Demonstrators take part in anti-Putin rally in the central Arbat area in Moscow, on March 10, 2012.
Thousands of Russians have once again taken to streets for new protest rallies against the Vladimir Putin's victory in last weekend's presidential election.
More than 20,000 protesters gathered in central Moscow on Saturday to demand Vladimir Putin's resignation. The Moscow city hall had approved a demonstration of up to 50,000 people on an avenue in central Moscow.
Putin, 57, won 64 percent of the vote in Sunday's presidential election. The victory gave Putin a six-year-long term in the Kremlin. He will swear in as president on May 7.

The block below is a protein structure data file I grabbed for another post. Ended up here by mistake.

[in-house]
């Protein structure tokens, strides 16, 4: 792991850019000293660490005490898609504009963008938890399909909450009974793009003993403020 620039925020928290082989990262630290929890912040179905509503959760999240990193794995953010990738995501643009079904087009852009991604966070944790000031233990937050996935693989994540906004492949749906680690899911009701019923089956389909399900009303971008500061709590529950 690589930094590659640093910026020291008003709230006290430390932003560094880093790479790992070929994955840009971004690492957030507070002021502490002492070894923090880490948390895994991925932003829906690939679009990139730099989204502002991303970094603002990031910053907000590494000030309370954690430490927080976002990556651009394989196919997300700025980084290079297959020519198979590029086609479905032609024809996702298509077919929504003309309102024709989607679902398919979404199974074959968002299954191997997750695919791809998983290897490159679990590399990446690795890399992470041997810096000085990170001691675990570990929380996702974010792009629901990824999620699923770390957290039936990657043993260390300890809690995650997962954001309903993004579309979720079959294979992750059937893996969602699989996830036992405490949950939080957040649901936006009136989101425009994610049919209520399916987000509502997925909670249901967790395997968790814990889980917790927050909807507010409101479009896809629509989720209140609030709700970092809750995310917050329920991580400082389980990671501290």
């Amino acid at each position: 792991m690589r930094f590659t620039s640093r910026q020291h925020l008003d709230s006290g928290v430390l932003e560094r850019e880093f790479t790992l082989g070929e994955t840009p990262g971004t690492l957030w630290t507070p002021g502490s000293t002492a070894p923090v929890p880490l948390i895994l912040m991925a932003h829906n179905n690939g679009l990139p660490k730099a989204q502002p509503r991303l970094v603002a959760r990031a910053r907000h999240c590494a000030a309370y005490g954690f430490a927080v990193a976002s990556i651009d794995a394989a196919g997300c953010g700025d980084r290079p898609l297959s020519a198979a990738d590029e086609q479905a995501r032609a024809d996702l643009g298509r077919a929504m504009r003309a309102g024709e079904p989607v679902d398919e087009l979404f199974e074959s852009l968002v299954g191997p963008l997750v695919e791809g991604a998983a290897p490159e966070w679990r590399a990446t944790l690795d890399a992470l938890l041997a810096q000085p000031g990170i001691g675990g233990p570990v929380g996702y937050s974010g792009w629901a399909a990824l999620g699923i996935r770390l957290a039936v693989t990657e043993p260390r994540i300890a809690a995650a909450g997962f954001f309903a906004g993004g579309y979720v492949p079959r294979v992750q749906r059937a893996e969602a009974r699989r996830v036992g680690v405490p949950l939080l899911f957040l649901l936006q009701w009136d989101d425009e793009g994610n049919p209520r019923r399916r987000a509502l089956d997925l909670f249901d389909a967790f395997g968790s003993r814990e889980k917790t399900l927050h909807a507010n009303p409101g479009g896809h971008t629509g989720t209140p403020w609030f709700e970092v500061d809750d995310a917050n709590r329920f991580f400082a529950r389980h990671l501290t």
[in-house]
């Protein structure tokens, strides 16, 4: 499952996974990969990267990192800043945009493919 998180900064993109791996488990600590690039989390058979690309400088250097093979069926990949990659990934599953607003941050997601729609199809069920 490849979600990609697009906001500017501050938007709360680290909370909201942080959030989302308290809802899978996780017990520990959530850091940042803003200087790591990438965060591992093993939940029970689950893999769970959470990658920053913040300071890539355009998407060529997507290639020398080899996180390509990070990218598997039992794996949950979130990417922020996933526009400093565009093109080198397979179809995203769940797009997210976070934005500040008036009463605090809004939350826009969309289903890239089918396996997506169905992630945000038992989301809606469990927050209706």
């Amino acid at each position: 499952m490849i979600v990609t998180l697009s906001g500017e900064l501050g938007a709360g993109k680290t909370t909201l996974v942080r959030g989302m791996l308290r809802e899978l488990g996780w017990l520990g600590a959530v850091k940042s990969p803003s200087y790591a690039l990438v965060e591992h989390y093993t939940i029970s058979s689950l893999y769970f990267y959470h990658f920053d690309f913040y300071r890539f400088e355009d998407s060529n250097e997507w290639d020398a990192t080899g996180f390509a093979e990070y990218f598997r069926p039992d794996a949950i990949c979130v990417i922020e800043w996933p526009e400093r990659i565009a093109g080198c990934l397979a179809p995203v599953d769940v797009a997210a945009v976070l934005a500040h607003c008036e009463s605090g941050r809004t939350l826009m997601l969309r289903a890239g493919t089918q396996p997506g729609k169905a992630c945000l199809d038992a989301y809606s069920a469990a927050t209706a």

The opposition has raised fraud allegations and called for protests, but Putin assured Russians he “won in honest and fair combat.”
The turnout was much lower than the crowds in recent protests that followed December's parliamentary election, which the opposition also claimed it was rigged.
Protests held after parliamentary vote in December attracted up to 100,000 people in the largest discontent in Russia's post-Soviet history.
On Monday, police officers arrested more than 500 protesters, including three prominent opposition activists in a similar anti-Putin protest.
Putin has promised to have the Central Election Commission investigate all allegations of violation.
He served as president for two consecutive terms from 2000 to 2008 and worked as prime minister from 2008 to 2012.